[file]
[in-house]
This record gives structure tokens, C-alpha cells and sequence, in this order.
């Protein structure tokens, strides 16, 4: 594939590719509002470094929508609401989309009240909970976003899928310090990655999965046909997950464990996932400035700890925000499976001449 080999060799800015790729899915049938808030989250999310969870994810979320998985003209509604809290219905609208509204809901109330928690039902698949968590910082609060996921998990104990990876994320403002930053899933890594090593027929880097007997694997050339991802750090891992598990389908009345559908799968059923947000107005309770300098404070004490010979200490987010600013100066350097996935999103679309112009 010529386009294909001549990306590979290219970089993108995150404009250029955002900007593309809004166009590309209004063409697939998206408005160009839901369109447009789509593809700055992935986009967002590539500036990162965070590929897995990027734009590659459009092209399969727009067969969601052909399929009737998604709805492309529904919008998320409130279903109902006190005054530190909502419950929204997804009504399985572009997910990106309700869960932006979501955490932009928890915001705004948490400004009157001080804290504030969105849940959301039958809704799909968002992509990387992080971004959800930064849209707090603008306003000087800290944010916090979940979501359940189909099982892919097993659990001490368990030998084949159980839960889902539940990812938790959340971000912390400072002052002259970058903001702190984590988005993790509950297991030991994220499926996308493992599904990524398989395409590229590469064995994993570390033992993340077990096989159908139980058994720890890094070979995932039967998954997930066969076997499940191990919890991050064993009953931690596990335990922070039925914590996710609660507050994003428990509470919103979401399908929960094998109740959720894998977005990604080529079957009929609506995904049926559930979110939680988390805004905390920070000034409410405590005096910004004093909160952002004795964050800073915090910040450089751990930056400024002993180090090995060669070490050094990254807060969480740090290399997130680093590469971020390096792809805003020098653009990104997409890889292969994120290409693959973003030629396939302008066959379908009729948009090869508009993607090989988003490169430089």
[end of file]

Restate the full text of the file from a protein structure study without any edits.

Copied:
[in-house]
This record gives structure tokens, C-alpha cells and sequence, in this order.
């Protein structure tokens, strides 16, 4: 594939590719509002470094929508609401989309009240909970976003899928310090990655999965046909997950464990996932400035700890925000499976001449 080999060799800015790729899915049938808030989250999310969870994810979320998985003209509604809290219905609208509204809901109330928690039902698949968590910082609060996921998990104990990876994320403002930053899933890594090593027929880097007997694997050339991802750090891992598990389908009345559908799968059923947000107005309770300098404070004490010979200490987010600013100066350097996935999103679309112009 010529386009294909001549990306590979290219970089993108995150404009250029955002900007593309809004166009590309209004063409697939998206408005160009839901369109447009789509593809700055992935986009967002590539500036990162965070590929897995990027734009590659459009092209399969727009067969969601052909399929009737998604709805492309529904919008998320409130279903109902006190005054530190909502419950929204997804009504399985572009997910990106309700869960932006979501955490932009928890915001705004948490400004009157001080804290504030969105849940959301039958809704799909968002992509990387992080971004959800930064849209707090603008306003000087800290944010916090979940979501359940189909099982892919097993659990001490368990030998084949159980839960889902539940990812938790959340971000912390400072002052002259970058903001702190984590988005993790509950297991030991994220499926996308493992599904990524398989395409590229590469064995994993570390033992993340077990096989159908139980058994720890890094070979995932039967998954997930066969076997499940191990919890991050064993009953931690596990335990922070039925914590996710609660507050994003428990509470919103979401399908929960094998109740959720894998977005990604080529079957009929609506995904049926559930979110939680988390805004905390920070000034409410405590005096910004004093909160952002004795964050800073915090910040450089751990930056400024002993180090090995060669070490050094990254807060969480740090290399997130680093590469971020390096792809805003020098653009990104997409890889292969994120290409693959973003030629396939302008066959379908009729948009090869508009993607090989988003490169430089």